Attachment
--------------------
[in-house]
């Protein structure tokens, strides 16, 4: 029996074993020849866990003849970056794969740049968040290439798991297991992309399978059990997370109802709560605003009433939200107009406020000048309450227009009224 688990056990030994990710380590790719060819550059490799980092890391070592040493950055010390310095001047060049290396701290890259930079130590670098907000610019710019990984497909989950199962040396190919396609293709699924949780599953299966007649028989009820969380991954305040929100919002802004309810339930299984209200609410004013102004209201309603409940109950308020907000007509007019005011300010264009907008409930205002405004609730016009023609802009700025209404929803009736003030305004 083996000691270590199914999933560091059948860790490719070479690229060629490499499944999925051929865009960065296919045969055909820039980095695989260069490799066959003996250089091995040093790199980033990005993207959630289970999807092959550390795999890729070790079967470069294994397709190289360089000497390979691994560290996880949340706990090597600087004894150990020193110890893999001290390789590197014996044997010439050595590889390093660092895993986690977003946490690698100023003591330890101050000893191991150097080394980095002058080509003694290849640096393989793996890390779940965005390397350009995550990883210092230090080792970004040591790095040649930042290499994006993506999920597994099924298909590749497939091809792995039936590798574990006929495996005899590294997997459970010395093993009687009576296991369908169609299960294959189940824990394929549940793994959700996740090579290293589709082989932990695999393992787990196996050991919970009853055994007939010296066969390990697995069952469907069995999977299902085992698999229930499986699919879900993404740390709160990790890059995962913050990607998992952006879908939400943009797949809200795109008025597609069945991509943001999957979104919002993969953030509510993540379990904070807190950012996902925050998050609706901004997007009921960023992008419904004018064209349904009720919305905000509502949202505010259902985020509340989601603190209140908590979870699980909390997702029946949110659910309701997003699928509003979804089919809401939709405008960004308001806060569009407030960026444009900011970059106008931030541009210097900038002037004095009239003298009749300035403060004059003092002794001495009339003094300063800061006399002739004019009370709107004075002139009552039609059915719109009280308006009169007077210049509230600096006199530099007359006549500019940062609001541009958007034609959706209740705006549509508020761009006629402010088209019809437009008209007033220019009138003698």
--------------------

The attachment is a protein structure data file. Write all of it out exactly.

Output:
[in-house]
């Protein structure tokens, strides 16, 4: 029996074993020849866990003849970056794969740049968040290439798991297991992309399978059990997370109802709560605003009433939200107009406020000048309450227009009224 688990056990030994990710380590790719060819550059490799980092890391070592040493950055010390310095001047060049290396701290890259930079130590670098907000610019710019990984497909989950199962040396190919396609293709699924949780599953299966007649028989009820969380991954305040929100919002802004309810339930299984209200609410004013102004209201309603409940109950308020907000007509007019005011300010264009907008409930205002405004609730016009023609802009700025209404929803009736003030305004 083996000691270590199914999933560091059948860790490719070479690229060629490499499944999925051929865009960065296919045969055909820039980095695989260069490799066959003996250089091995040093790199980033990005993207959630289970999807092959550390795999890729070790079967470069294994397709190289360089000497390979691994560290996880949340706990090597600087004894150990020193110890893999001290390789590197014996044997010439050595590889390093660092895993986690977003946490690698100023003591330890101050000893191991150097080394980095002058080509003694290849640096393989793996890390779940965005390397350009995550990883210092230090080792970004040591790095040649930042290499994006993506999920597994099924298909590749497939091809792995039936590798574990006929495996005899590294997997459970010395093993009687009576296991369908169609299960294959189940824990394929549940793994959700996740090579290293589709082989932990695999393992787990196996050991919970009853055994007939010296066969390990697995069952469907069995999977299902085992698999229930499986699919879900993404740390709160990790890059995962913050990607998992952006879908939400943009797949809200795109008025597609069945991509943001999957979104919002993969953030509510993540379990904070807190950012996902925050998050609706901004997007009921960023992008419904004018064209349904009720919305905000509502949202505010259902985020509340989601603190209140908590979870699980909390997702029946949110659910309701997003699928509003979804089919809401939709405008960004308001806060569009407030960026444009900011970059106008931030541009210097900038002037004095009239003298009749300035403060004059003092002794001495009339003094300063800061006399002739004019009370709107004075002139009552039609059915719109009280308006009169007077210049509230600096006199530099007359006549500019940062609001541009958007034609959706209740705006549509508020761009006629402010088209019809437009008209007033220019009138003698």